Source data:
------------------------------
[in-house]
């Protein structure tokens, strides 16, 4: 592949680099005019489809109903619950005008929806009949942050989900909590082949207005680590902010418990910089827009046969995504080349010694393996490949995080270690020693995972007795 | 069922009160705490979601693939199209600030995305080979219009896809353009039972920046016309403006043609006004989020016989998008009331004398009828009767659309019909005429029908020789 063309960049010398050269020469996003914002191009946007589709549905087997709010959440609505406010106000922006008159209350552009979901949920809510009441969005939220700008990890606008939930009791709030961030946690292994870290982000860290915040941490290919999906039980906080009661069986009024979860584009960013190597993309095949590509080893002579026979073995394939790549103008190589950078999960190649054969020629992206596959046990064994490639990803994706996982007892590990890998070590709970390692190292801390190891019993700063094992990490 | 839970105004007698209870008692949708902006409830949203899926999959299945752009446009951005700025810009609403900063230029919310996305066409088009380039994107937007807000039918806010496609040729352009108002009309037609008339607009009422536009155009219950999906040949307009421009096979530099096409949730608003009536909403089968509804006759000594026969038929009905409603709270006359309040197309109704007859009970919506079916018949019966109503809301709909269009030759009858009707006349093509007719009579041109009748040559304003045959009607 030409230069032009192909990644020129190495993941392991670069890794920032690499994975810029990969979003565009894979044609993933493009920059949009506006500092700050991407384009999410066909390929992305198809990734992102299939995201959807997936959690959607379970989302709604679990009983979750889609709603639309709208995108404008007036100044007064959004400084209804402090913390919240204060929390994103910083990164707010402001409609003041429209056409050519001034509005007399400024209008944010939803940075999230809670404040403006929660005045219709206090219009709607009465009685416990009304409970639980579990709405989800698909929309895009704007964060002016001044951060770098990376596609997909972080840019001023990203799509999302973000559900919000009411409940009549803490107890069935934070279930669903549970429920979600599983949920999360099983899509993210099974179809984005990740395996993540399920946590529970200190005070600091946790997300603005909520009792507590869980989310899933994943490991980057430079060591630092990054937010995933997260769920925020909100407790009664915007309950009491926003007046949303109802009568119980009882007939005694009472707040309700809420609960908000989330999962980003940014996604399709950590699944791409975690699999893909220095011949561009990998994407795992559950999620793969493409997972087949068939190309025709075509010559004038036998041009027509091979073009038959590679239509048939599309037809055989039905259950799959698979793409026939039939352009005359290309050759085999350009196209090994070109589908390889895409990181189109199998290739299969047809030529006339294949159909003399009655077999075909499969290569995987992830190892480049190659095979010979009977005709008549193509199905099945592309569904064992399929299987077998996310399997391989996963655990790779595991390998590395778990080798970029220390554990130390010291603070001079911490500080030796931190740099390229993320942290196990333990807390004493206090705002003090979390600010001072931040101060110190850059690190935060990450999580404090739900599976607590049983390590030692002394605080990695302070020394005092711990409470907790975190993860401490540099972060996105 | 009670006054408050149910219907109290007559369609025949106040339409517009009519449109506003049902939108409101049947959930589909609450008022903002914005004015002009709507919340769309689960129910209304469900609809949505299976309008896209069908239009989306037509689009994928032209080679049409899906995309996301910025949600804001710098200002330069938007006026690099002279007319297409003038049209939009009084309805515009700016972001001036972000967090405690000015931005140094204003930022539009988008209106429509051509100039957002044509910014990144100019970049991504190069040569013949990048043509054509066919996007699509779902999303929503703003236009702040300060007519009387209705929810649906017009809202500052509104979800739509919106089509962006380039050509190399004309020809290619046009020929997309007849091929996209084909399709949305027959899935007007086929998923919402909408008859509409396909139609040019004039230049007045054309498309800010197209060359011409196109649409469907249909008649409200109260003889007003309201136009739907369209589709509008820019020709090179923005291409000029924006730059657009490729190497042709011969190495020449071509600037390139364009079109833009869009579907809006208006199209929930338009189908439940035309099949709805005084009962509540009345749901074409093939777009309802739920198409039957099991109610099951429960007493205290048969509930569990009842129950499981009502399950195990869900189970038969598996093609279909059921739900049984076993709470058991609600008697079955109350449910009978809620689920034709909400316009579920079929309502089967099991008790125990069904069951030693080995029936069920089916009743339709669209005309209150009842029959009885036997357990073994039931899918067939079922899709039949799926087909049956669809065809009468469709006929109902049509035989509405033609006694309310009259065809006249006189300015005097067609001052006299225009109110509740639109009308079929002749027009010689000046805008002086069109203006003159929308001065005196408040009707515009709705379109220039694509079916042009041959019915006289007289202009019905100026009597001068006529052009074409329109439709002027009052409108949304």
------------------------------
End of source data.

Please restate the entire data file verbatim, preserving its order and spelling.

[in-house]
């Protein structure tokens, strides 16, 4: 592949680099005019489809109903619950005008929806009949942050989900909590082949207005680590902010418990910089827009046969995504080349010694393996490949995080270690020693995972007795 | 069922009160705490979601693939199209600030995305080979219009896809353009039972920046016309403006043609006004989020016989998008009331004398009828009767659309019909005429029908020789 063309960049010398050269020469996003914002191009946007589709549905087997709010959440609505406010106000922006008159209350552009979901949920809510009441969005939220700008990890606008939930009791709030961030946690292994870290982000860290915040941490290919999906039980906080009661069986009024979860584009960013190597993309095949590509080893002579026979073995394939790549103008190589950078999960190649054969020629992206596959046990064994490639990803994706996982007892590990890998070590709970390692190292801390190891019993700063094992990490 | 839970105004007698209870008692949708902006409830949203899926999959299945752009446009951005700025810009609403900063230029919310996305066409088009380039994107937007807000039918806010496609040729352009108002009309037609008339607009009422536009155009219950999906040949307009421009096979530099096409949730608003009536909403089968509804006759000594026969038929009905409603709270006359309040197309109704007859009970919506079916018949019966109503809301709909269009030759009858009707006349093509007719009579041109009748040559304003045959009607 030409230069032009192909990644020129190495993941392991670069890794920032690499994975810029990969979003565009894979044609993933493009920059949009506006500092700050991407384009999410066909390929992305198809990734992102299939995201959807997936959690959607379970989302709604679990009983979750889609709603639309709208995108404008007036100044007064959004400084209804402090913390919240204060929390994103910083990164707010402001409609003041429209056409050519001034509005007399400024209008944010939803940075999230809670404040403006929660005045219709206090219009709607009465009685416990009304409970639980579990709405989800698909929309895009704007964060002016001044951060770098990376596609997909972080840019001023990203799509999302973000559900919000009411409940009549803490107890069935934070279930669903549970429920979600599983949920999360099983899509993210099974179809984005990740395996993540399920946590529970200190005070600091946790997300603005909520009792507590869980989310899933994943490991980057430079060591630092990054937010995933997260769920925020909100407790009664915007309950009491926003007046949303109802009568119980009882007939005694009472707040309700809420609960908000989330999962980003940014996604399709950590699944791409975690699999893909220095011949561009990998994407795992559950999620793969493409997972087949068939190309025709075509010559004038036998041009027509091979073009038959590679239509048939599309037809055989039905259950799959698979793409026939039939352009005359290309050759085999350009196209090994070109589908390889895409990181189109199998290739299969047809030529006339294949159909003399009655077999075909499969290569995987992830190892480049190659095979010979009977005709008549193509199905099945592309569904064992399929299987077998996310399997391989996963655990790779595991390998590395778990080798970029220390554990130390010291603070001079911490500080030796931190740099390229993320942290196990333990807390004493206090705002003090979390600010001072931040101060110190850059690190935060990450999580404090739900599976607590049983390590030692002394605080990695302070020394005092711990409470907790975190993860401490540099972060996105 | 009670006054408050149910219907109290007559369609025949106040339409517009009519449109506003049902939108409101049947959930589909609450008022903002914005004015002009709507919340769309689960129910209304469900609809949505299976309008896209069908239009989306037509689009994928032209080679049409899906995309996301910025949600804001710098200002330069938007006026690099002279007319297409003038049209939009009084309805515009700016972001001036972000967090405690000015931005140094204003930022539009988008209106429509051509100039957002044509910014990144100019970049991504190069040569013949990048043509054509066919996007699509779902999303929503703003236009702040300060007519009387209705929810649906017009809202500052509104979800739509919106089509962006380039050509190399004309020809290619046009020929997309007849091929996209084909399709949305027959899935007007086929998923919402909408008859509409396909139609040019004039230049007045054309498309800010197209060359011409196109649409469907249909008649409200109260003889007003309201136009739907369209589709509008820019020709090179923005291409000029924006730059657009490729190497042709011969190495020449071509600037390139364009079109833009869009579907809006208006199209929930338009189908439940035309099949709805005084009962509540009345749901074409093939777009309802739920198409039957099991109610099951429960007493205290048969509930569990009842129950499981009502399950195990869900189970038969598996093609279909059921739900049984076993709470058991609600008697079955109350449910009978809620689920034709909400316009579920079929309502089967099991008790125990069904069951030693080995029936069920089916009743339709669209005309209150009842029959009885036997357990073994039931899918067939079922899709039949799926087909049956669809065809009468469709006929109902049509035989509405033609006694309310009259065809006249006189300015005097067609001052006299225009109110509740639109009308079929002749027009010689000046805008002086069109203006003159929308001065005196408040009707515009709705379109220039694509079916042009041959019915006289007289202009019905100026009597001068006529052009074409329109439709002027009052409108949304």